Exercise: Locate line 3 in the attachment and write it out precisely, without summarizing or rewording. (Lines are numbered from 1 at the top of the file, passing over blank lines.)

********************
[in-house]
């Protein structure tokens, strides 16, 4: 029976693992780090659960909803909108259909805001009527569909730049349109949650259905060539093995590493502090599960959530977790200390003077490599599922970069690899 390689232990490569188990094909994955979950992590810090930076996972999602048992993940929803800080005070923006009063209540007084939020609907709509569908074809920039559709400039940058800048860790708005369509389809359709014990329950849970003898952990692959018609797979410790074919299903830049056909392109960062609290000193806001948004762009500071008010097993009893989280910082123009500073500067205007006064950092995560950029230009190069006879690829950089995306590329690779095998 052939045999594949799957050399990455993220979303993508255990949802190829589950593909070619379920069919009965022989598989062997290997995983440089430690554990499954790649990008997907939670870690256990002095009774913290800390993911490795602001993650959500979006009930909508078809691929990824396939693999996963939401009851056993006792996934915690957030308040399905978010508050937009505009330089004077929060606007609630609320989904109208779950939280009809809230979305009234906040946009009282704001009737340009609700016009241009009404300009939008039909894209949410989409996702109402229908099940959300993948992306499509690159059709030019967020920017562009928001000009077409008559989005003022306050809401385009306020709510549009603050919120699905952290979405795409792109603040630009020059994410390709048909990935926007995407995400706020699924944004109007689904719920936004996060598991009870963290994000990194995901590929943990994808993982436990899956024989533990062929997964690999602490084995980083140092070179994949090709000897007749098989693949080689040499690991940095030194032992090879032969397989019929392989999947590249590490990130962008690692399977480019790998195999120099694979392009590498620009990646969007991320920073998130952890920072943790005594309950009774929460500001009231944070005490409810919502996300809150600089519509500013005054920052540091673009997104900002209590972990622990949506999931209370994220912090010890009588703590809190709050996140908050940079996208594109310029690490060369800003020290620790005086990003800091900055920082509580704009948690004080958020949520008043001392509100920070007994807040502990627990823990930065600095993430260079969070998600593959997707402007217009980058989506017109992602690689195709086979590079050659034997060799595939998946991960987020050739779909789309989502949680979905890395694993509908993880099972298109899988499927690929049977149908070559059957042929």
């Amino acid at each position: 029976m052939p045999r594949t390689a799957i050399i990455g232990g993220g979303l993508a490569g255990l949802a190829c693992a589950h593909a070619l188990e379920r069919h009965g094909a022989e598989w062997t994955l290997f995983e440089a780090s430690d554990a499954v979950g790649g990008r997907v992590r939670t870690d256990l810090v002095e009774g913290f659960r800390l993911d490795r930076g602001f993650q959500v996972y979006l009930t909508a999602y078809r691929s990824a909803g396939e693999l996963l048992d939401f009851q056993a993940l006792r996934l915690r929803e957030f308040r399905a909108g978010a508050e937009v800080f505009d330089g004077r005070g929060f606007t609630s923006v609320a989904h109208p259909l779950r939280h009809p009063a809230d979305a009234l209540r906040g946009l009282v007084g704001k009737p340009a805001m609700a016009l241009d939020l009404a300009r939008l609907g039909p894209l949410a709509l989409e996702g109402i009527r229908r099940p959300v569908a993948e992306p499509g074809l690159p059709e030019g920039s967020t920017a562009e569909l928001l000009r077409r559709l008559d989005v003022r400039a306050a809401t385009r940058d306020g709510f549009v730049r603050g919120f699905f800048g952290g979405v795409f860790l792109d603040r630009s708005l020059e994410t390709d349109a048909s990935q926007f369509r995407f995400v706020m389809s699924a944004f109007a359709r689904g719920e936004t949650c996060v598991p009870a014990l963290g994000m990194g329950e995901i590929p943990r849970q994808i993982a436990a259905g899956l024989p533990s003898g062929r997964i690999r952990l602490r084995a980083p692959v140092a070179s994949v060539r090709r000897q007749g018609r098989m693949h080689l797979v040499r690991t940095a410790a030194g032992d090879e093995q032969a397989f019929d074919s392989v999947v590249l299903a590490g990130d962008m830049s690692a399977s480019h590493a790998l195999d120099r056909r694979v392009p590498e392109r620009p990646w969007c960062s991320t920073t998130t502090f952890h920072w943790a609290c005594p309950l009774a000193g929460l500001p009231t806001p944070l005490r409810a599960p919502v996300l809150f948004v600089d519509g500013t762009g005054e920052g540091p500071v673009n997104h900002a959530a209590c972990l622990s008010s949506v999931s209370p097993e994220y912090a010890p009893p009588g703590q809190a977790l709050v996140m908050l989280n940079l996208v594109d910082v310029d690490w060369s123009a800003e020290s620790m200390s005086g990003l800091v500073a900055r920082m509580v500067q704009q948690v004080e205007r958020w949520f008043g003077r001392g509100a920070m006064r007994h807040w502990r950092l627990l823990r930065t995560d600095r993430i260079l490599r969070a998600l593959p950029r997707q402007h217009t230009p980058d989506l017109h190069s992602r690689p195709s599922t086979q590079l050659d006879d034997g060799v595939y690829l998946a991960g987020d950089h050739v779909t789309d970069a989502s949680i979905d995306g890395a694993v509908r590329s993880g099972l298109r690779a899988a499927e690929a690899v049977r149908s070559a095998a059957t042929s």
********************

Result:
């Amino acid at each position: 029976m052939p045999r594949t390689a799957i050399i990455g232990g993220g979303l993508a490569g255990l949802a190829c693992a589950h593909a070619l188990e379920r069919h009965g094909a022989e598989w062997t994955l290997f995983e440089a780090s430690d554990a499954v979950g790649g990008r997907v992590r939670t870690d256990l810090v002095e009774g913290f659960r800390l993911d490795r930076g602001f993650q959500v996972y979006l009930t909508a999602y078809r691929s990824a909803g396939e693999l996963l048992d939401f009851q056993a993940l006792r996934l915690r929803e957030f308040r399905a909108g978010a508050e937009v800080f505009d330089g004077r005070g929060f606007t609630s923006v609320a989904h109208p259909l779950r939280h009809p009063a809230d979305a009234l209540r906040g946009l009282v007084g704001k009737p340009a805001m609700a016009l241009d939020l009404a300009r939008l609907g039909p894209l949410a709509l989409e996702g109402i009527r229908r099940p959300v569908a993948e992306p499509g074809l690159p059709e030019g920039s967020t920017a562009e569909l928001l000009r077409r559709l008559d989005v003022r400039a306050a809401t385009r940058d306020g709510f549009v730049r603050g919120f699905f800048g952290g979405v795409f860790l792109d603040r630009s708005l020059e994410t390709d349109a048909s990935q926007f369509r995407f995400v706020m389809s699924a944004f109007a359709r689904g719920e936004t949650c996060v598991p009870a014990l963290g994000m990194g329950e995901i590929p943990r849970q994808i993982a436990a259905g899956l024989p533990s003898g062929r997964i690999r952990l602490r084995a980083p692959v140092a070179s994949v060539r090709r000897q007749g018609r098989m693949h080689l797979v040499r690991t940095a410790a030194g032992d090879e093995q032969a397989f019929d074919s392989v999947v590249l299903a590490g990130d962008m830049s690692a399977s480019h590493a790998l195999d120099r056909r694979v392009p590498e392109r620009p990646w969007c960062s991320t920073t998130t502090f952890h920072w943790a609290c005594p309950l009774a000193g929460l500001p009231t806001p944070l005490r409810a599960p919502v996300l809150f948004v600089d519509g500013t762009g005054e920052g540091p500071v673009n997104h900002a959530a209590c972990l622990s008010s949506v999931s209370p097993e994220y912090a010890p009893p009588g703590q809190a977790l709050v996140m908050l989280n940079l996208v594109d910082v310029d690490w060369s123009a800003e020290s620790m200390s005086g990003l800091v500073a900055r920082m509580v500067q704009q948690v004080e205007r958020w949520f008043g003077r001392g509100a920070m006064r007994h807040w502990r950092l627990l823990r930065t995560d600095r993430i260079l490599r969070a998600l593959p950029r997707q402007h217009t230009p980058d989506l017109h190069s992602r690689p195709s599922t086979q590079l050659d006879d034997g060799v595939y690829l998946a991960g987020d950089h050739v779909t789309d970069a989502s949680i979905d995306g890395a694993v509908r590329s993880g099972l298109r690779a899988a499927e690929a690899v049977r149908s070559a095998a059957t042929s």